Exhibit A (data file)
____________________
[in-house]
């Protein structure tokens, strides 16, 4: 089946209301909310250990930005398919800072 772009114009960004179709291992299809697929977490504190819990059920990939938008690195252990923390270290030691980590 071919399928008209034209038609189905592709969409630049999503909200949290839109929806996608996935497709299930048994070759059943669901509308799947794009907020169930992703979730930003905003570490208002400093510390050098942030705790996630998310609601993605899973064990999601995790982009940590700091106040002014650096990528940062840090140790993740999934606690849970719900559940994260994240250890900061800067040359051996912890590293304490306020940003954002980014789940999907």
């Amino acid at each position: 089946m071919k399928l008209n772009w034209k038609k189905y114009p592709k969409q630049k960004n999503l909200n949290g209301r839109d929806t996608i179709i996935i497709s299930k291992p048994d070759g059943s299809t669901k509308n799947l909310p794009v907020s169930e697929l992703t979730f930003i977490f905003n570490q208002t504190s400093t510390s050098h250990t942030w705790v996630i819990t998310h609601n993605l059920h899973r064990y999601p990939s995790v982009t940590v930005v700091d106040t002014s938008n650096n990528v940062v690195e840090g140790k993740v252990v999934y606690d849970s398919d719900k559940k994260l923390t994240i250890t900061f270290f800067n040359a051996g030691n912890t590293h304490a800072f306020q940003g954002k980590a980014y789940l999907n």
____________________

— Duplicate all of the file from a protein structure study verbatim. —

[in-house]
């Protein structure tokens, strides 16, 4: 089946209301909310250990930005398919800072 772009114009960004179709291992299809697929977490504190819990059920990939938008690195252990923390270290030691980590 071919399928008209034209038609189905592709969409630049999503909200949290839109929806996608996935497709299930048994070759059943669901509308799947794009907020169930992703979730930003905003570490208002400093510390050098942030705790996630998310609601993605899973064990999601995790982009940590700091106040002014650096990528940062840090140790993740999934606690849970719900559940994260994240250890900061800067040359051996912890590293304490306020940003954002980014789940999907």
């Amino acid at each position: 089946m071919k399928l008209n772009w034209k038609k189905y114009p592709k969409q630049k960004n999503l909200n949290g209301r839109d929806t996608i179709i996935i497709s299930k291992p048994d070759g059943s299809t669901k509308n799947l909310p794009v907020s169930e697929l992703t979730f930003i977490f905003n570490q208002t504190s400093t510390s050098h250990t942030w705790v996630i819990t998310h609601n993605l059920h899973r064990y999601p990939s995790v982009t940590v930005v700091d106040t002014s938008n650096n990528v940062v690195e840090g140790k993740v252990v999934y606690d849970s398919d719900k559940k994260l923390t994240i250890t900061f270290f800067n040359a051996g030691n912890t590293h304490a800072f306020q940003g954002k980590a980014y789940l999907n």